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Project Management Training – Teamwork and Situational Leadership

Teamwork and Situational Leadership

If you are teaching Human Resource Management as part of your Project Management Training program, you undoubtedly cover Bruce Tuckman’s Teamwork Model. This model was added to the fourth edition of the PMBOK Guide, and it describes the stages of development that a team may go through. The model includes the following stages:

  1. Forming – During this stage, the team is just getting together. The team members are trying to figure out their roles and responsibilities on the project. Because this usually occurs during the earliest stages of the project, the team members do not know a lot about each other, and they are usually reserved and independent.
  2. Storming – During this stage, the team starts to do the actual work on the project; however, they are now trying to assert their positions in the project, which may lead to some conflict on the team. They are not working in a collaborative way, so they may have trouble respecting other team members’ opinions or ideas.
  3. Norming – During this stage, the team members realize that collaboration is a more effective way of accomplishing their goals. As such they begin to change the ways in which they work in order to support the needs of the entire team. The team members begin to trust one another.
  4. Performing – During this stage, the team has become a cohesive unit. They are able to work effectively together to accomplish the goals of the project. The team members are no longer working independently, but interdependently.

In addition to the Tuckman Teamwork Model, it might also be useful to introduce Ken Blanchard’s Situational Leadership Model. Whereas the Tuckman Teamwork Model describes the stages of development that a team may go through, the Situational Leadership Model describes how a manager can best serve the team during those stages. Situational Leadership includes the following styles of leadership:

  1. Directing – This style requires the project manager to provide a great deal of direction and supervision. Essentially, the project manager needs to tell the project team what to do. Then, the project manager needs to make sure the team actually does the work. This style is most useful during the Forming stage.
  2. Coaching – This style requires the project manager to still provide some direction; however, the project manager will now need to also mitigate some conflict. With this style, the project manager may seek out the input of the team. This style is most useful during the Storming stage.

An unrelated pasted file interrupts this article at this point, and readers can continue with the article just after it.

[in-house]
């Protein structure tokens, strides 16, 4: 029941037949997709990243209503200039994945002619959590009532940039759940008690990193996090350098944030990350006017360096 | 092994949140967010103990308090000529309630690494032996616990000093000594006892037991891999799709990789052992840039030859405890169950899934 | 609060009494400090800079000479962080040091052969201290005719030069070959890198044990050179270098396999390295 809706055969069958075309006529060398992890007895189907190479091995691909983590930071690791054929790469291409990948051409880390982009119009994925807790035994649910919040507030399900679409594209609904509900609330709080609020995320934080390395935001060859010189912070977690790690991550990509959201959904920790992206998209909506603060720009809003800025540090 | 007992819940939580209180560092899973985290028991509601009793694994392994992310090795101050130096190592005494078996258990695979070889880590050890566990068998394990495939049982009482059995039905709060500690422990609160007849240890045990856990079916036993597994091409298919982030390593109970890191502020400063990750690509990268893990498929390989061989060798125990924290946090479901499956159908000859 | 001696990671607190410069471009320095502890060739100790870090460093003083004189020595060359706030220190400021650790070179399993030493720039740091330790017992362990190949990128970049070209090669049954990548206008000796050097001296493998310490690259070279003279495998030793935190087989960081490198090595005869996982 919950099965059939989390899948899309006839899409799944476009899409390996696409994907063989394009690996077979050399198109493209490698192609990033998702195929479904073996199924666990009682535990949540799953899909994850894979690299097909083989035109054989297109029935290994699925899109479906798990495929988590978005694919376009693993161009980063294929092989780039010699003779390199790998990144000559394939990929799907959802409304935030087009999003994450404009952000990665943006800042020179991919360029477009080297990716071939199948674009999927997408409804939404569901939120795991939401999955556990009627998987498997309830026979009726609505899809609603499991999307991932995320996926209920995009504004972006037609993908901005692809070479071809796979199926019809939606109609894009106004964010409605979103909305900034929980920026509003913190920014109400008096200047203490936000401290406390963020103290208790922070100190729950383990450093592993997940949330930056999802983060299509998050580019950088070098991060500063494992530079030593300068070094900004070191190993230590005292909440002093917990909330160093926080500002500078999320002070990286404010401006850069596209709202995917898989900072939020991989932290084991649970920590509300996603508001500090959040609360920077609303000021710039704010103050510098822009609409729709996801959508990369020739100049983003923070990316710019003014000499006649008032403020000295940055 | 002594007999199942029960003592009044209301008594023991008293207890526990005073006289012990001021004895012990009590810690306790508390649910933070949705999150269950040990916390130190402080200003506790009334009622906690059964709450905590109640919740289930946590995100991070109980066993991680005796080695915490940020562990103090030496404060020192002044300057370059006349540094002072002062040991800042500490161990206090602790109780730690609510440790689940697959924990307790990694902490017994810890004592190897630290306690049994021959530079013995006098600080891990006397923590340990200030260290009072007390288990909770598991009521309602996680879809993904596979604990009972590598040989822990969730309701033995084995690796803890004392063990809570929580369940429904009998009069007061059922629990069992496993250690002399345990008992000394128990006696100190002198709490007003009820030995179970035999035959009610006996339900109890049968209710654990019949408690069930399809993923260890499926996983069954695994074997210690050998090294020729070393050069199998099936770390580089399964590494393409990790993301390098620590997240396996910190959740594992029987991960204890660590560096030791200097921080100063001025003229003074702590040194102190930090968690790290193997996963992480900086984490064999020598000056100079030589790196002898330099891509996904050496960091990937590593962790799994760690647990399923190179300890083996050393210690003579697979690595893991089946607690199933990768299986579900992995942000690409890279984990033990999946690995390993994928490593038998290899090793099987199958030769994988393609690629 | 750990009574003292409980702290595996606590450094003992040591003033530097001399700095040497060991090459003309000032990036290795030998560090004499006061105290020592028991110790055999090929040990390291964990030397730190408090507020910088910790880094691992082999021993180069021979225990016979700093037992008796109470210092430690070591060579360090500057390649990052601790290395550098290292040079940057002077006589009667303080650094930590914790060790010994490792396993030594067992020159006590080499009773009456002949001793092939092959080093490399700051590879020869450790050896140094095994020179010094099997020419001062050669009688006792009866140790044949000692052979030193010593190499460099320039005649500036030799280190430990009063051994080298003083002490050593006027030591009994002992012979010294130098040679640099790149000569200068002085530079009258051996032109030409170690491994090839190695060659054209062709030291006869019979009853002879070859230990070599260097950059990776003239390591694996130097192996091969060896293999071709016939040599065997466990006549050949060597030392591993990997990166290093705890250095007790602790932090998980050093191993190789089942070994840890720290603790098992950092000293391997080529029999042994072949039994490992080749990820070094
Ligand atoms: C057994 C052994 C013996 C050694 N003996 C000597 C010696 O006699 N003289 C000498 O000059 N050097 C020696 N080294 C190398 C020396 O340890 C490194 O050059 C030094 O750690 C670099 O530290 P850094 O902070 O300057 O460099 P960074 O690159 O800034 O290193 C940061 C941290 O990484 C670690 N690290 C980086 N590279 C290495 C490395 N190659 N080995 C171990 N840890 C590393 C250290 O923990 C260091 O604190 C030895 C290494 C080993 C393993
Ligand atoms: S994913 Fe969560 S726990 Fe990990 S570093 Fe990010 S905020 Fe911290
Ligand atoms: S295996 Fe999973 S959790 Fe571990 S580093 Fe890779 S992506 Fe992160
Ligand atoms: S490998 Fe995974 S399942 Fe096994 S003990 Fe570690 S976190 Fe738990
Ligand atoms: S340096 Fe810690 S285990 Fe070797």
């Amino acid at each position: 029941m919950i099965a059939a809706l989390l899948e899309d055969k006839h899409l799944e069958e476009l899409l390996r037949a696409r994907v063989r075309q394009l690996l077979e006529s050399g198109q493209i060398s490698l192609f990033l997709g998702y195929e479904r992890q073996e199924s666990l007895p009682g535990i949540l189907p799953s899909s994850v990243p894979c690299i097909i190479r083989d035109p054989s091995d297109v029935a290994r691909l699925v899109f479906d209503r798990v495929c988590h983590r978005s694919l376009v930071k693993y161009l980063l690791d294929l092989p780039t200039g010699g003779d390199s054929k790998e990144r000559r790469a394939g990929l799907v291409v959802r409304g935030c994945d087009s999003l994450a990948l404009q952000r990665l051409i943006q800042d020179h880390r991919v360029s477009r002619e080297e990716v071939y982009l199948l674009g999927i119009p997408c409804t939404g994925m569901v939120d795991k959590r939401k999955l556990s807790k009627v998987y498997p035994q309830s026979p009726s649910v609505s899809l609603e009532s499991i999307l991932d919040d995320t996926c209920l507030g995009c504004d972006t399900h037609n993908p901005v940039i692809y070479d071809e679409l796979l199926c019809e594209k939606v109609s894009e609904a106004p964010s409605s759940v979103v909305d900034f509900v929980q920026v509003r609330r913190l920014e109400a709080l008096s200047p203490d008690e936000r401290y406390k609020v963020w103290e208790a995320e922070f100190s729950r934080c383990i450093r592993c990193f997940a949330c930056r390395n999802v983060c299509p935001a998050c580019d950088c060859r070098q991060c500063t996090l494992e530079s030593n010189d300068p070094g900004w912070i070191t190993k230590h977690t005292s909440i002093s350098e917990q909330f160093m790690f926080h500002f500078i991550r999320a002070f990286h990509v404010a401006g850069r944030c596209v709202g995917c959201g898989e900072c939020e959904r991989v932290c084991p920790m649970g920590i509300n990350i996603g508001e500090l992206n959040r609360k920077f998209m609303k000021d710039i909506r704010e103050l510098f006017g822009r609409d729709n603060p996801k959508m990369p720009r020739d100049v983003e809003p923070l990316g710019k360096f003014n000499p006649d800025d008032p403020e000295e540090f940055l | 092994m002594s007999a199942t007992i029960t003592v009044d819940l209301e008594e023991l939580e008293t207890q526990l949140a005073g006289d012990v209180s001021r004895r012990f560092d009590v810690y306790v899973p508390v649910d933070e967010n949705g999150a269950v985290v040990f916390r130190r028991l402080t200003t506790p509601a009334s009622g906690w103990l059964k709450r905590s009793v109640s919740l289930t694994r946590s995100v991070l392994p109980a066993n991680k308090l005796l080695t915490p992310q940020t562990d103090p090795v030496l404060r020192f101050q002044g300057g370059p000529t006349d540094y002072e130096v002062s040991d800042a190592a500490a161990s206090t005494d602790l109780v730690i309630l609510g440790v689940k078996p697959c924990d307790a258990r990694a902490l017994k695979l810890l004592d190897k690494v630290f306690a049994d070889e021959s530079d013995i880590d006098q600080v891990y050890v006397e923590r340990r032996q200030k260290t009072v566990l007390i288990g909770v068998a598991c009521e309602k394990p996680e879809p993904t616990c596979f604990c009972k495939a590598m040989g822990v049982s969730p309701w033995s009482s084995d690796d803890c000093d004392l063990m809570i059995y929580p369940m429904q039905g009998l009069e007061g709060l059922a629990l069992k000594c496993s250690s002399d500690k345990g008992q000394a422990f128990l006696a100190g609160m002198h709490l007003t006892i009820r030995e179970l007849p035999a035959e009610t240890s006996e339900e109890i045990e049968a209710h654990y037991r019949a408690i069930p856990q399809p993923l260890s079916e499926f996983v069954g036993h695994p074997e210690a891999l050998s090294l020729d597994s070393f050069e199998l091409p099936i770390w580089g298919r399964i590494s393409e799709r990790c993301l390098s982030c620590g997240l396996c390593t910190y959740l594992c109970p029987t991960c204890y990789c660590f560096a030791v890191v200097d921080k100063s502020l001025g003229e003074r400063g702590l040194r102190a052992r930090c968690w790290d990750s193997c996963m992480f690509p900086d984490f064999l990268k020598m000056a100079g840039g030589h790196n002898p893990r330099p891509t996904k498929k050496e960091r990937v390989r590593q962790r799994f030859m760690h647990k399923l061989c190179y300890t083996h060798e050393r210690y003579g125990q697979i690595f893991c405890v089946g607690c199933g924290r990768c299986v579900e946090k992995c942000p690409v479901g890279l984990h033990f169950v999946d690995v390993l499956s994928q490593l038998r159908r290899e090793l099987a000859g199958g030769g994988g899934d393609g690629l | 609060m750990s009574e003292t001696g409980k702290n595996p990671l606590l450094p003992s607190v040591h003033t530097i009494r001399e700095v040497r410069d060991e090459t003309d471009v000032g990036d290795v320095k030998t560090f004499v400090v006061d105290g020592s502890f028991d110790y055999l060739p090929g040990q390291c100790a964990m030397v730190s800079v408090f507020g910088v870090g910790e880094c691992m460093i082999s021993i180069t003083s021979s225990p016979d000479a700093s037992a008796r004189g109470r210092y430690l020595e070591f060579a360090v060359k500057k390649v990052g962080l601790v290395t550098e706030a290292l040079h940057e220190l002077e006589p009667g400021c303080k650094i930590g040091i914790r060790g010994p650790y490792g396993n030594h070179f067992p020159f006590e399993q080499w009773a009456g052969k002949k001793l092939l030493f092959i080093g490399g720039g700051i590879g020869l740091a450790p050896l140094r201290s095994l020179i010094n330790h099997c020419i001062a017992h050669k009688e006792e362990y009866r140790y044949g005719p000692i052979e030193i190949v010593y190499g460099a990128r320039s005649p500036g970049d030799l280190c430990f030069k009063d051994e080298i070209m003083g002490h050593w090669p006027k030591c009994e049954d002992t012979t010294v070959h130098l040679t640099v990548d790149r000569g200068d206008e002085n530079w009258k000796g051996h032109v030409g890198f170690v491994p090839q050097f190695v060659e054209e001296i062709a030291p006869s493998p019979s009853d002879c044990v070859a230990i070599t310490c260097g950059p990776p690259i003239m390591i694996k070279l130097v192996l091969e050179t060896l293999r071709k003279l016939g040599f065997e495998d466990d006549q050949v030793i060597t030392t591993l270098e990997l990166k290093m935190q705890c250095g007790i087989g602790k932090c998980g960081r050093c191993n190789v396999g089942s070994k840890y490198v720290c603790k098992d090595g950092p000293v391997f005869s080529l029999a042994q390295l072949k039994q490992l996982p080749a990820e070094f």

3. Supporting – This style enables the project manager to focus on motivation instead of direction. Once the team is capable of doing the work required for the project, the project manager will ensure that the team members remain confident and motivated. This style is most useful during the Norming stage.
  4. Delegating – This style enables the project manager to focus on high-level direction only. Decision making and the accomplishment of the project work will be done by the project team members. This style is most useful during the Performing stage.

As you are probably aware, there is another stage to the Tuckman Teamwork Model: Adjourning (or sometimes known as Mourning). This is when the project is complete, and the team members must come to accept that their work is done and that they must move on to other projects. What Situational Leadership style is best during this stage? Well, that depends. As the name indicates, it varies based on the situation. If the team members are struggling with coming to terms with the end of the project, a coaching style might be more effective. If they understand that the completion of the project is normal, yet they are lacking the motivation to close the project, a supporting style might be best.

The most important thing to keep in mind about these stages is that they can occur at any time during the project. The same is true for the styles. As a project manager, you need to recognize the stages when they occur and use the most appropriate style for that situation.

Scott Fabel

Scott Fabel is a senior corporate training consultant with Computer Aid, Inc. He has over 18 years of experience working with various Fortune 1000 companies on Help Desk Implementations, Microsoft Technologies, Business Analysis, and Project Management. This includes both consultative services and customized training programs. He is HDI certified, PMP certified, CBAP certified, and a MCT. Scott has been teaching others business skills, professional skills, and technical skills for more than 13 years. He is a faculty fellow at the University of Delaware and is currently pursuing his doctorate in education for which his dissertation will focus on the benefits of corporate training and mobile learning. He speaks three languages and was recently inducted into the International Martial Arts Hall of Fame. His communication skills, combined with his martial art skills, provide him with a unique combination for keeping his sessions informative, lively, and interactive.

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  1. Thanks so much for attending the Webinar! I am glad you enjoyed it, and you did a fantastic job with your review. Incidentally, your blog looks fantastic! I’m so glad to see that the CAI-U Faculty are using this as a tool Way to go!

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